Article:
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WHO do you sing for? Fol­low­ing a team is half (maybe more) the fun in foot­ball, which is why peo­ple should de­clare them­selves for an A-League club. But who? has put to­gether this handy flow chart to help guide your way to the A-League out­fit that best matches your per­son­al­ity ...

As this is our grand fi­nal edition, there’s a pic­ture of you in the book si ing alone a er the ’05 GF, where the out­sider can’t tell whether you've won or lost. Are the emo­tions more mud­dled than we’d ex­pect a er win­ning the de­cider?

That was later on, so you’re sort of going through all these strings of emo­tion through­out the course of not only the next cou­ple of hours, but the next 24, 48 hours, re­ally ... Ev­ery­one had cleared out, and it was more the ex­haus­tion of the sea­son – not only that sea­son, but the num­ber of sea­sons and the ef­fort that had gone into win­ning a premiership. I ac­tu­ally didn’t know the door was open and any­one had taken the photo, un­til I saw it the next day. It was that mo­ment of re­flec­tion – of the whole ca­reer, I guess.

Was there an emo­tional arc from win­ning a close one in 2005 to los­ing a close one the next year? I get the sense that those re­sults made you ap­pre­ci­ate how ran­dom the game can be ...

There’s no doubt hav­ing won it, there’s a safety net there. There’s a con­fi­dence you have, a clar­ity, a sense of ful­fil­ment. I think when you’ve been through three, and two have been re­ally close, you un­der­stand that so much of it is out of your con­trol. You ap­pre­ci­ate the ran­dom­ness of some of the things that hap­pen in a game of foot­ball. The next year, the ran­dom­ness sort­of went the other way. So the prepa­ra­tion side of things for both John [Wors­fold] and I – we both did a good job, the play­ers did a good job, and then the ran­dom­ness kicked in in both games. And we were in front of one, and they were in front of the other.

Great play­ers o en find the tran­si­tion to coach­ing to be a chal­lenge. In­ter­est­ingly, you wrote that you learned more at the end of your ca­reer in 1998 when you spent a lot of time com­ing off the bench.

That ten­week pe­riod was piv­otal in my coach­ing views. When you’re pre­par­ing, it doesn’t maˆer if you’re the most self­less player, you’re still looking a‰er your­self. When you’ve been a good player for most of your ca­reer, to sit on the bench and see things dif­fer­ently is a great ex­pe­ri­ence – un­der­stand­ing the mind­set of other play­ers. We had a cou­ple of guys who came back to Fitzroy as coaches who were great play­ers, but just couldn’t bring them­selves to think about what it was like not to be.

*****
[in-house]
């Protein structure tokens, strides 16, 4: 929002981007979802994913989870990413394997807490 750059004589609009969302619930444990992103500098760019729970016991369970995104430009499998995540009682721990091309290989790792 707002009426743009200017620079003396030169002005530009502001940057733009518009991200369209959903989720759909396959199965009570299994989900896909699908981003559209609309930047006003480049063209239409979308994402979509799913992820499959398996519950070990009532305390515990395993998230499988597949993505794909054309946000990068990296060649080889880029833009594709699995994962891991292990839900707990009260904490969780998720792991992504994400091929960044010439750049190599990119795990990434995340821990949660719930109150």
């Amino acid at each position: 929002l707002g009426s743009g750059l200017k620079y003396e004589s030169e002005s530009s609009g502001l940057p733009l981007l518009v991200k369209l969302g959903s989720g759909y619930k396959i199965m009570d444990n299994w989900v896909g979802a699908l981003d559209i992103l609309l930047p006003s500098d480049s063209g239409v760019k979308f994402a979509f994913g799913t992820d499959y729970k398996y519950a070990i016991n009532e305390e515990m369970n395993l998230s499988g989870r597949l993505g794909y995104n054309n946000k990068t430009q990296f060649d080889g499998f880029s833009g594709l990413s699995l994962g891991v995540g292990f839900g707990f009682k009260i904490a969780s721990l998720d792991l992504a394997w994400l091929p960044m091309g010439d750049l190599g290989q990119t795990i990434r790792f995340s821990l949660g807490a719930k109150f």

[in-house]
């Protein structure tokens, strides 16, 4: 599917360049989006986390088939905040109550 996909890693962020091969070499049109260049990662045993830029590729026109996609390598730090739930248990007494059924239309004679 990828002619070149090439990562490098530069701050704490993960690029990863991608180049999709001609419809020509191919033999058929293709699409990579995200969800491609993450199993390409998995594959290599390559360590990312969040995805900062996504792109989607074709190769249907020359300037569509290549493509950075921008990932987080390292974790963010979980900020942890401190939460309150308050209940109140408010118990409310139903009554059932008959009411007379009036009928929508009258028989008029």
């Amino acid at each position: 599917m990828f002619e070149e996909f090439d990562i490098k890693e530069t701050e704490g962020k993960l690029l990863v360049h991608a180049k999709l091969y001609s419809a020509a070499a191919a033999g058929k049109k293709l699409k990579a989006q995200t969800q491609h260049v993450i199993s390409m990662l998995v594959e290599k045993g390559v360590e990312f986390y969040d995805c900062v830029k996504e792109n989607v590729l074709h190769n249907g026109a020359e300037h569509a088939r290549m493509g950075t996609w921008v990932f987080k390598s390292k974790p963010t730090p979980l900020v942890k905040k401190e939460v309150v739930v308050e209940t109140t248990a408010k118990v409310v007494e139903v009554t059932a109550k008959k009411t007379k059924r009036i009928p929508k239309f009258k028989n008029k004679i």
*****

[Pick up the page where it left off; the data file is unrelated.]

So to have that ex­pe­ri­ence was piv­otal. And writ­ing it down – when I give talks now, I al­ways say, "I don’t care how long you’ve been at the job, write down what it was like when you walked in. Write it down and keep your­self ac­count­able, be­cause there will be so many mo­ments that will drag you away from your be­liefs."

Would you say that a coach­ing phi­los­o­phy crys­tallised out of those 25 points?

Ab­so­lutely. When I wrote them in ’98, I didn’t know I was going to be a coach. But even if I was going to go into an­other vo­ca­tion, I think they’re trans­ferrable. Okay, what were the good things I learned as a player, what were the bad things? I had it in my desk for eight years in Syd­ney, and I took it out for Mel­bourne – it no doubt held me ac­count­able ... It’s eas­ier to write it a‰er you’ve done it. It’s harder be­fore you coached.

Wanted to ask about the last point, which was the only point you added later on – and it has to do with what you learned on an eye-open­ing trip to the US in 1999.

When I le‰ in ’98, we were only sort of be­com­ing full­time. I had come up to Syd­ney in ’95, and I had worked up un­til then. So going over­seas al­lowed me to see a full­time program in bas­ket­ball and the NFL, and sort of project for­ward and say, "This is what we can do." It was a fan­tas­tic re­minder where we could take our game in terms of train­ing philoso­phies ... Video­tap­ing train­ing, which hadn’t been done be­fore. Re­ally break­ing down drills, game­state train­ing, all that sort of thing. We see it a lot

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